The Global Conservation Agriculture Program (GCAP) works closely with partners all over the world toward an ultimate vision of widespread use of sustainable systems by smallholder farmers, based on the principles of conservation agriculture (CA). Our key partner in Africa is the African Conservation Tillage Network (ACT). We asked their Executive Secretary, Saidi Mkomwa, about the current status and future of CA in Africa.
ACT was established in 1998. Has Africa seen a big change in CA adoption since then?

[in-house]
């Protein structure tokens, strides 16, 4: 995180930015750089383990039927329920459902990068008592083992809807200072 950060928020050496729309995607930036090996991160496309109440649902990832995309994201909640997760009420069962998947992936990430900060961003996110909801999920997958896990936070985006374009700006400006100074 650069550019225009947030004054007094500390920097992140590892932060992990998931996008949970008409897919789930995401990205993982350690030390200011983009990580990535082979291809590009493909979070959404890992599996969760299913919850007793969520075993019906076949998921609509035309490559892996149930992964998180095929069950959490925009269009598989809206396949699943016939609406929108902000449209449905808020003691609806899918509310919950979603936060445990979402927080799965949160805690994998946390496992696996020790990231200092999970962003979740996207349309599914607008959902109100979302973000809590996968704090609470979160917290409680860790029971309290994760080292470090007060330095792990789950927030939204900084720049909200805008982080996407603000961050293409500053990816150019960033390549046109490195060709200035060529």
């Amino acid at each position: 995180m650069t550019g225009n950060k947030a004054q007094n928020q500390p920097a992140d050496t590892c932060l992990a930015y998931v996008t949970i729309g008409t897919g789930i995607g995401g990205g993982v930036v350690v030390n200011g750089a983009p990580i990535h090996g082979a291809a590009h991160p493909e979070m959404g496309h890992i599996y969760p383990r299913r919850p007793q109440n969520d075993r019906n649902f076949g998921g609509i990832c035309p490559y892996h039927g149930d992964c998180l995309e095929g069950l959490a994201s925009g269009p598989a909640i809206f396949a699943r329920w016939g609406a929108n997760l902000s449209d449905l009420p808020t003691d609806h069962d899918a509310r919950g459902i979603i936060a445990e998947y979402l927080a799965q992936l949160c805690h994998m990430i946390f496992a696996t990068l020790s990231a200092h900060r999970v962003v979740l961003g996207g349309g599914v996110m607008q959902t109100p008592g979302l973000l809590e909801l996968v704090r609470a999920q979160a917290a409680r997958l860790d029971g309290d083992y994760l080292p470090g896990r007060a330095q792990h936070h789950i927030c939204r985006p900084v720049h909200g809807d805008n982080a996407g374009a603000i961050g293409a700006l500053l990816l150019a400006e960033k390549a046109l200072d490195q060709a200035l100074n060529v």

Mkomwa: The adoption rate isn’t very big, but we think it’s good. It took Brazil 17 years to get the first one million hectares under CA; it’s been a shorter time in Africa and we have almost reached one million hectares already. It is happening at a slower rate than we would want, but it’s getting there. We have seen partial adoption of CA principles across the continent. For example, during one of our exchange visits to Zambia, we met a woman – we nicknamed her Barefoot Woman – who had no shoes but she was rich and she was proud to be a farmer. She wasn’t practicing all three principles, only reduced tillage combined with some mechanization, but it’s a start.